A Statement about My Sermon on Romans 1

Well, in the immortal words of Al Pacino: “Just when I think I’m out… they pull me back in!” 

In January of 2019 I preached a message called “How the Fall Affects Us All: Romans 1:24–32” on Paul’s explanation of the effects of the fall on us all, particularly in the realm of social and sexual disorder. The content of the message, particularly my three conclusions at the end about homosexuality (“Where the Church Gets This Wrong”), got a lot of traction, and clips and summaries of this message were shared on a number of blog and podcast sites. It was one of the most widely distributed messages I’ve ever preached at The Summit Church.

Several months later, Pastor Ed Litton reached out and told me that he had really appreciated my take on Paul’s warnings in that chapter and asked if he could use some of the content with his congregation, as well as how we had broken down our entire series on Romans at The Summit Church. I told him that whatever bullets of mine worked in his gun, to use them! My own take on these kinds of things is usually shaped by the input of many godly men and women. Ed and I have been friends for many years and we have talked often about these matters, and I was honored that he found my presentation helpful. 

In that particular message I shared a story with our congregation about a moment of realization I had after visiting pagan Temples in Asia, that the heartbreaking idolatry we see displayed in those temples is something endemic to the human heart. What starts as bewilderment and even a little disgust at the grotesque displays of idolatry turns into a lament over the condition of the fallen human heart we all possess. The story was inspired by a similar one I read from Paul Tripp, sharing his observations as he had visited a Temple in Northern India. But as a former missionary to SE Asia, I had had the same experience–In fact, almost every missionary I know has had this same moment of revelation. It’s a common insight among missionaries on the field, one that is shared often in prayer and support circles. I felt no hesitation in changing the details of the story to match my own experience or no need to cite Paul Tripp as the source, as the events as I tell them (a) actually happened to me and (b) are common among missionaries. I did convey to Ed where I got the inspiration for the story, and Ed, having never lived in Asia, chose to tell the story in Paul’s words and attribute it to Paul.

Much has also been made of my statement that we should “whisper about what the Bible whispers about and shout about what it shouts about.” I cited Jen Wilkin in that statement and noted that she was one of our favorite Bible teachers. She was quoting from the late RC Sproul in his book What’s In the Bible?, co-authored with Robert Wolgemuth, in their chapter on creation. I applied that quote to the difference in the emphasis Jesus places on the dangers of pride and greed versus sexual sin and said that given the sheer number of times Jesus talks about pride and greed, it is as if he saved most of his volume to warn about pride and greed. Thus, I said, we should look more fearfully at our own prideful, greedy hearts than we do haughtily at the sexual dysfunctions of others. The key word in the point was “compared.” Compared to what he said about pride and greed… it is as if he shouts about… and whispers about.”  It was a rather clumsy way of making the point. However, I was in no way trying to imply that sexual ethics are muted in Scripture, that we should not speak clearly about them, or that we should be embarrassed by them. The preceding point of that message, in fact, which was not included in the clips that got passed around, makes that abundantly clear. In that point, I state plainly Scripture could not be clearer about these matters and that rebellion in sexual sin, as 1 Cor 6:9–11 states in no uncertain terms, is a matter of eternal destiny.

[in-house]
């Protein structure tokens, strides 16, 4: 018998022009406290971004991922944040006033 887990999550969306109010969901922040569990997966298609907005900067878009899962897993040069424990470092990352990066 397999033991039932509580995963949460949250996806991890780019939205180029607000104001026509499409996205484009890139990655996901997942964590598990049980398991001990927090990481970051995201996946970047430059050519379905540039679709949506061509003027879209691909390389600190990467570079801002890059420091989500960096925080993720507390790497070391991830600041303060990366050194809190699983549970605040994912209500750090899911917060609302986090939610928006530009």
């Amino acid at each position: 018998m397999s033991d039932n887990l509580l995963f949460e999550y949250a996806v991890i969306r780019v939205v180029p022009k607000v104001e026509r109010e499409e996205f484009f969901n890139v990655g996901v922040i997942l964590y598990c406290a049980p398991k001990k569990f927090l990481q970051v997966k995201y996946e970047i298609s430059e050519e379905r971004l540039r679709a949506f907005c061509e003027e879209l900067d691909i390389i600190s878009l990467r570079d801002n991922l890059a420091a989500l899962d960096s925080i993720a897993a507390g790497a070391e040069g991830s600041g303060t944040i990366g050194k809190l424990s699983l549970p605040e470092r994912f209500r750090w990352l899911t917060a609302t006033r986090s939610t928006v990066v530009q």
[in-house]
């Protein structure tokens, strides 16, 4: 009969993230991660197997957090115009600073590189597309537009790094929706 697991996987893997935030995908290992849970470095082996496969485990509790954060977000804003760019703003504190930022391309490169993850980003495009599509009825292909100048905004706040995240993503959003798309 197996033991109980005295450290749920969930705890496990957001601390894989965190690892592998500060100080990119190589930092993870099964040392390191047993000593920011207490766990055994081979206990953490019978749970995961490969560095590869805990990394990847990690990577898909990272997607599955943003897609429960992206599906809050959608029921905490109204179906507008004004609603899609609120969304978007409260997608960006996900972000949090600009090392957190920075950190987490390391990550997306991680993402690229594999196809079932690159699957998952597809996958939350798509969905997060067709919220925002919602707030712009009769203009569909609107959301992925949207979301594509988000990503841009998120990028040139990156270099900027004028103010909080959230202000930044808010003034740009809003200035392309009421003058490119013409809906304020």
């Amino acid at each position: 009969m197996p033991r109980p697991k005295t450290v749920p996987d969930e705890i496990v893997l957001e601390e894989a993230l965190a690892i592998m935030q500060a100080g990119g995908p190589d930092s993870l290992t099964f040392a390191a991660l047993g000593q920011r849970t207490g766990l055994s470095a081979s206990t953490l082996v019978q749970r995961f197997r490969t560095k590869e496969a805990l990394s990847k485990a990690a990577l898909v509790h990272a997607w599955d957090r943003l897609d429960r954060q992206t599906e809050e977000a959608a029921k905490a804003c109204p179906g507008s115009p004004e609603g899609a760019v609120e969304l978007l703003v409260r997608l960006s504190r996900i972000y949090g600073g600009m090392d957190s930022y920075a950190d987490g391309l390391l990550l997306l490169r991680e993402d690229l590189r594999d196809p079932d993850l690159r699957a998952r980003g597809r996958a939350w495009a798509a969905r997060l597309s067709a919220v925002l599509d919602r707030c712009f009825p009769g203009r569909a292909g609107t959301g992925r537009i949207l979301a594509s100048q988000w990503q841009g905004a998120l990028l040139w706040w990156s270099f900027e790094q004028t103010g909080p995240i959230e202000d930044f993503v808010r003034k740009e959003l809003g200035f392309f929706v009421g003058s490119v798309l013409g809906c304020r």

When Tom Ascol and a few of the same pastors seemingly looking to trap me in my words first highlighted these things nearly two years ago, they never reached out to me for clarification, a clarification I would have been happy to supply. Some others did, and when I shared the fuller context of my words, most were satisfied, even if they still preferred I avoid the shout/whisper analogy. The redacted clip was used to imply that I was saying something that I clearly was not saying. Whether or not this was an intentional misrepresentation I cannot judge, but it was at best a negligent one.

We owe one another better in the body of Christ.

Failures in communication are always the fault of the communicator, a burden I and every pastor in America carry into the pulpit each weekend. And so, for any confusion that my clumsy wording may have caused, or for anyone who believes I muddled what the Bible makes clear, I do apologize! I know we teachers will face a stricter judgment, and I know that requires great care regarding our words. But we should also commit to hearing each other in context. If love attempts to “believe all things,” as Paul says, that first starts with making sure we understand what one another is saying before rushing to condemn them. And I can’t see snap judgments based on out of context soundbites to be an application of Paul’s admonition to “outdo one another in showing honor.”

If you want to see the fuller context of the sermon, here are the paragraphs surrounding the sampled citation. In fact, I’d invite you to watch the whole message.

I have said before— a culture of suspicion happens automatically; a culture of trust takes intentionality. Our convention desperately needs to build a culture of trust, and that starts with assuming the best about each other and giving the benefit of the doubt wherever we can. I am praying for Ed Litton as he leads us to focus on the Great Commission.